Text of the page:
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The 1984 Report of the Joint National Committee on Detection, Evaluation, and Treatment of High Blood Pressure

Robert M. Carey, MD; Jeffrey Cutler, MD; William Friedewald, MD; Norman Gant, MD; Stephen Hulley, MD; James Iacono, PhD; Morton Maxwell, MD; Donald McNellis, MD; Gerald Payne, MD; Alvin Shapiro, MD; Stephen Weiss, PhD; Harriet P. Dustan, MD; Aram V. Chobanian, MD; Bonita Falkner, MD; Thomas F. Ferris, MD; Edward D. Frohlich, MD; Ray W. Gifford Jr, MD; Martha N. Hill, RN, MSN; Michel Ibrahim, MD, PhD; Norman M. Kaplan, MD; Ophelia Long, RN; Harry Metcalf, MD; Marvin Moser, MD; William A. Nickey, DO; H. Mitchell Perry Jr, MD; Gerald Thomson, MD; Michael Horan, MD; Edward J. Roccella, PhD, MPH; Ann Bowler, MS; Frances W. Gillen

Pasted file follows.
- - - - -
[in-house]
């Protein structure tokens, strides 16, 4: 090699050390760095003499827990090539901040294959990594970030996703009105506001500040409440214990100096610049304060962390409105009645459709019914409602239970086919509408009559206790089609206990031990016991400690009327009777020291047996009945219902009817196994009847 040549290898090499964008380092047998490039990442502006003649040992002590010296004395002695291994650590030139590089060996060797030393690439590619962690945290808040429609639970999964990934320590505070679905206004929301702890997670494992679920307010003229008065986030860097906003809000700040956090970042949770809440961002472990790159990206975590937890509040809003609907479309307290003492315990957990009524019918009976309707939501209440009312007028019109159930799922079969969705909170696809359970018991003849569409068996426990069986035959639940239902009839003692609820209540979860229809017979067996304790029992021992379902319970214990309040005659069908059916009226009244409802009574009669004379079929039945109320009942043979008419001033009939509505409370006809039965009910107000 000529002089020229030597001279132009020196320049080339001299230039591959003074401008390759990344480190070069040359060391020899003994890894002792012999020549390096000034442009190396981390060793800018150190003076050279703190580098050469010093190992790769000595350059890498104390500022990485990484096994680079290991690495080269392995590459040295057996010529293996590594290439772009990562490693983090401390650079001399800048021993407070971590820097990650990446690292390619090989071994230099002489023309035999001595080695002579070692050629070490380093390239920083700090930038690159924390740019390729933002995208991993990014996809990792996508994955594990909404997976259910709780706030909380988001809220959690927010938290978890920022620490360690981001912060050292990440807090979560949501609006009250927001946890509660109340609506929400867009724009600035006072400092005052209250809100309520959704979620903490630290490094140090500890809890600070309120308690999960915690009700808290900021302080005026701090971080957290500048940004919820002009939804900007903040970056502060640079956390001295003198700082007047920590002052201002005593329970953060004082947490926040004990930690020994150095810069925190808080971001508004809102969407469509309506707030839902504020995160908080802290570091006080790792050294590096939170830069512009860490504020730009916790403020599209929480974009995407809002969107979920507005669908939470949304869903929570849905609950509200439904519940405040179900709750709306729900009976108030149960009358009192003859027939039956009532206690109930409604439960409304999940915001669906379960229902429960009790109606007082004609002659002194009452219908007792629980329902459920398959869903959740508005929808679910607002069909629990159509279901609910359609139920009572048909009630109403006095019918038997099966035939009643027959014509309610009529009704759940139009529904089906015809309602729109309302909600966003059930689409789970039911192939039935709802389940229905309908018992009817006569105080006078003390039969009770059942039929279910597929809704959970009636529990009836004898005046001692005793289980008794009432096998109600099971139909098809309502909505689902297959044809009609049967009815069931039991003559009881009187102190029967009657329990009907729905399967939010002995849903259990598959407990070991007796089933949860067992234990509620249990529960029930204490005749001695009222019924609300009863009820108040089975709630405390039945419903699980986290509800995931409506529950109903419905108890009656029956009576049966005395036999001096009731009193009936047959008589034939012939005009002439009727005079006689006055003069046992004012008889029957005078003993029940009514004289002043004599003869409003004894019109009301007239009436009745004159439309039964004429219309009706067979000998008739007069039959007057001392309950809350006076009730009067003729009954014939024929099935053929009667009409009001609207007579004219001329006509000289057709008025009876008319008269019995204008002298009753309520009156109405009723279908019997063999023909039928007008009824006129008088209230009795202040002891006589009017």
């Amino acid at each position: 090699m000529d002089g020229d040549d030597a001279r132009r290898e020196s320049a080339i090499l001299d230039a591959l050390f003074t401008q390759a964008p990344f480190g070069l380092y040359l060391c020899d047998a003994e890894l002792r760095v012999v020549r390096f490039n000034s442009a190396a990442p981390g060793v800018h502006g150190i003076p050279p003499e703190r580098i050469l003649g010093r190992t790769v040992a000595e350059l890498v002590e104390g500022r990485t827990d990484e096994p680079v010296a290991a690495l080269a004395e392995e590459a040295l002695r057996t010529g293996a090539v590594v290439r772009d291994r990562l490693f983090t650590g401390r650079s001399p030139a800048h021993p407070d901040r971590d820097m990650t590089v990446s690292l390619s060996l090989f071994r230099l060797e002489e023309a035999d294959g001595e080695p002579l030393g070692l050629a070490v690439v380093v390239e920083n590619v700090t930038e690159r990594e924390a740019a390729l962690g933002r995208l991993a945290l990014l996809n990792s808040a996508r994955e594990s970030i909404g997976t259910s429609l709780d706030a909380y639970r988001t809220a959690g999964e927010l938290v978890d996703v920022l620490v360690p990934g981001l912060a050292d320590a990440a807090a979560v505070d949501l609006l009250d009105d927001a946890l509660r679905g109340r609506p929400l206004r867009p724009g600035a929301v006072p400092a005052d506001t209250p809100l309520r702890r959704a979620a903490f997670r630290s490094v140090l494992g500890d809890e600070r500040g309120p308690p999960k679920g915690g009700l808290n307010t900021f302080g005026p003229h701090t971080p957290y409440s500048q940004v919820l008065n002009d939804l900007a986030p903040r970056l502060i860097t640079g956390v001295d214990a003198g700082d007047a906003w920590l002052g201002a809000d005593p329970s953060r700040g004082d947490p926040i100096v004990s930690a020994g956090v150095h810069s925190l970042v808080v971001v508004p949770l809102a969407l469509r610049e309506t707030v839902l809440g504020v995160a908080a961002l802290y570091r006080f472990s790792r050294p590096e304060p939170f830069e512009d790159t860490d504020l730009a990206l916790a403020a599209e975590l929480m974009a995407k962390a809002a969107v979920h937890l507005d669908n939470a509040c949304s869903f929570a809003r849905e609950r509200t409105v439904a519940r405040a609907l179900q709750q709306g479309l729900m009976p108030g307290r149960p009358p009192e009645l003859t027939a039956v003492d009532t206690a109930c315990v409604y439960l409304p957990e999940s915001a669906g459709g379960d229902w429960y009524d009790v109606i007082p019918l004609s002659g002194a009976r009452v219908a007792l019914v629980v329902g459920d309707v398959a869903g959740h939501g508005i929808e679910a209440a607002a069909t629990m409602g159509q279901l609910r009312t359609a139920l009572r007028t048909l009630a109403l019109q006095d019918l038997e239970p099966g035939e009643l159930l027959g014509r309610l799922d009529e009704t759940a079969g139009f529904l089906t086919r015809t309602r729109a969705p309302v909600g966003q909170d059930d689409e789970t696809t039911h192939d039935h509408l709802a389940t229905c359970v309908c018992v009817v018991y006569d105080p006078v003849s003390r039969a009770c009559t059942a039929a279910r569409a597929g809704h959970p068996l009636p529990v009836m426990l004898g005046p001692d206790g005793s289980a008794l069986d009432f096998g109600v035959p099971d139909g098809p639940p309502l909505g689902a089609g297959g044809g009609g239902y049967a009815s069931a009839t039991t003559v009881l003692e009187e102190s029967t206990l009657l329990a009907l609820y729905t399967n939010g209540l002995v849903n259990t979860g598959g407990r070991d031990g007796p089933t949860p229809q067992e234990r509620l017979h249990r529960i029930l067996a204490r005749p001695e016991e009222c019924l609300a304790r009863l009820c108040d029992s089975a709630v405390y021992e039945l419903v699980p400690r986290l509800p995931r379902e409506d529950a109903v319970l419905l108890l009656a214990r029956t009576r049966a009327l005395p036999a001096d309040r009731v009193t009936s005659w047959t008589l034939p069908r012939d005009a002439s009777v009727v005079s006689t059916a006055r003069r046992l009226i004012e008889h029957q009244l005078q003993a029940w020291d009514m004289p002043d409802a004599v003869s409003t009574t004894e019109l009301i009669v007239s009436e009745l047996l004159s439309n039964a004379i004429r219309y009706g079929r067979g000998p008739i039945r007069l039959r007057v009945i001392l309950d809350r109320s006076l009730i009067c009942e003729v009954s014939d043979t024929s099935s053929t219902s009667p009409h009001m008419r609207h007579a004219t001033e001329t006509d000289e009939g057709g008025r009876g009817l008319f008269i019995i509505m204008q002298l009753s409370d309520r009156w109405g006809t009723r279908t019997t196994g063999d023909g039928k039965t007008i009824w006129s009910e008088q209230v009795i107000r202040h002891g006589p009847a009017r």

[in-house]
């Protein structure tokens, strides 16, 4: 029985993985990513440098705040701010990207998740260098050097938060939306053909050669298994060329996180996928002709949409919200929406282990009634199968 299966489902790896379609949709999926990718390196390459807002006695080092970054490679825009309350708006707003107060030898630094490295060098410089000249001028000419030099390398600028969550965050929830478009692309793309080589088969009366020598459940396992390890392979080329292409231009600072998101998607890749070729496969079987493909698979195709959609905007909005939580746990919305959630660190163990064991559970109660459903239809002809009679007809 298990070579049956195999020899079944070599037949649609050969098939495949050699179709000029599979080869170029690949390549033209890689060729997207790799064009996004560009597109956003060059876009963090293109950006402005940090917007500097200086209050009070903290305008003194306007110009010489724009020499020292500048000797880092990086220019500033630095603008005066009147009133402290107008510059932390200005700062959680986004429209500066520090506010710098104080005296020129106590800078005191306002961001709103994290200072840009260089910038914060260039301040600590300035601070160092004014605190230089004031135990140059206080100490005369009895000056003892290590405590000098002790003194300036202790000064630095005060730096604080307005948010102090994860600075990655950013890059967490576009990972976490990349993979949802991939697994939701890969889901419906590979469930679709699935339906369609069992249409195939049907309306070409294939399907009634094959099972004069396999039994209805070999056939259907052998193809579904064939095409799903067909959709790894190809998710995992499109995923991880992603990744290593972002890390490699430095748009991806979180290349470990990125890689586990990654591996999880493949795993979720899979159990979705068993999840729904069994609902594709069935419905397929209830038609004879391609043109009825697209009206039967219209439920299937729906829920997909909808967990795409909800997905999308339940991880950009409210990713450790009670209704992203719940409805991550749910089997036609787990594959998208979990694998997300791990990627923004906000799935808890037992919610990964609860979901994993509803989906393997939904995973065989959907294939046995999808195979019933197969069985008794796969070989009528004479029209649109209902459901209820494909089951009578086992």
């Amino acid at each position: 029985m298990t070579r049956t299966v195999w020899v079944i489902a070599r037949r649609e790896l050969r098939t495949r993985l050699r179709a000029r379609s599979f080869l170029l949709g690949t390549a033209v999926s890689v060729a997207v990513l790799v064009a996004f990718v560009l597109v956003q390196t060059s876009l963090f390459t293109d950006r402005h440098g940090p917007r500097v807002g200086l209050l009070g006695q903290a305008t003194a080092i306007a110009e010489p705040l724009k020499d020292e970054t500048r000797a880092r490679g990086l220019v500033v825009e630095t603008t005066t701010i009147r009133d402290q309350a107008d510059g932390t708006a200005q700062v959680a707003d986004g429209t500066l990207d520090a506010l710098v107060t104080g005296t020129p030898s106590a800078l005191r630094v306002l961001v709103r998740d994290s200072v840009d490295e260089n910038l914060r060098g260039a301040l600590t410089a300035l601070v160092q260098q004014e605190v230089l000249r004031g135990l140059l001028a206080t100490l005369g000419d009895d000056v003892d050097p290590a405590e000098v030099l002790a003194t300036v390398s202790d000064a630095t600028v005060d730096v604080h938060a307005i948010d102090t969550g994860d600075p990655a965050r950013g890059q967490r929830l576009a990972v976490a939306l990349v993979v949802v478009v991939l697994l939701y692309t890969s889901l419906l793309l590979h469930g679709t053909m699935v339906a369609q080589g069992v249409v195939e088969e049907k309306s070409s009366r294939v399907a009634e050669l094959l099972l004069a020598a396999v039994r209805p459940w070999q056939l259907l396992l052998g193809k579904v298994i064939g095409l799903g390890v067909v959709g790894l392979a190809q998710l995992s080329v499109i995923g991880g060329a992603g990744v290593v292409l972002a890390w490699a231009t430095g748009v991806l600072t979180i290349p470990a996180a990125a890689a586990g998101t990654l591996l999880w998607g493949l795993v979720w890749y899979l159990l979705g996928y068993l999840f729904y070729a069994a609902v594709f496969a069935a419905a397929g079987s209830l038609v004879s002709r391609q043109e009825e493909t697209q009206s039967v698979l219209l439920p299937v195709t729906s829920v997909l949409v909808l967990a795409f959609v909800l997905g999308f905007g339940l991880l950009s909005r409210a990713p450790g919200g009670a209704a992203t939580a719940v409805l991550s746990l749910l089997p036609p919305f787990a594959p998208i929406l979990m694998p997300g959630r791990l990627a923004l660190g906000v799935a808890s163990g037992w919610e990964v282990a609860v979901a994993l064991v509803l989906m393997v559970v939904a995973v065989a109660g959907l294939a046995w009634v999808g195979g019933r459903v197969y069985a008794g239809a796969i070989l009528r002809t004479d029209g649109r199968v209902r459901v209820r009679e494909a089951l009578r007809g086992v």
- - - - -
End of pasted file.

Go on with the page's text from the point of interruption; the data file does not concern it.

Arch Intern Med. 1984;144(5):1045-1057. doi:10.1001/archinte.1984.00350170211032.
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Since publication of the 1980 Report of the Joint National Committee on Detection, Evaluation, and Treatment of High Blood Pressure,1 several events have occurred that affect successful management of hypertension: publication of major clinical trial results, introduction of new antihypertensive agents, evidence concerning effectiveness of nonpharmacologic treatment, and further analysis of the epidemiologic data-base relating BPs with the risk of premature morbidity and mortality. These events led the director of the National Heart, Lung, and Blood Institute (NHLBI), as chairman of the National High Blood Pressure Education Program Coordinating Committee, to establish a new Joint National Committee to revise earlier recommendations.

This report includes recommendations on the following topics: (1) screening and referral procedures, (2) classification according to BPs, (3) use of nonpharmacologic therapies, (4) revised stepped-care approach, (5) management of mild hypertension, (6) patient-professional interaction, and (7) management of BP in special groups, including blacks, children, and pregnant


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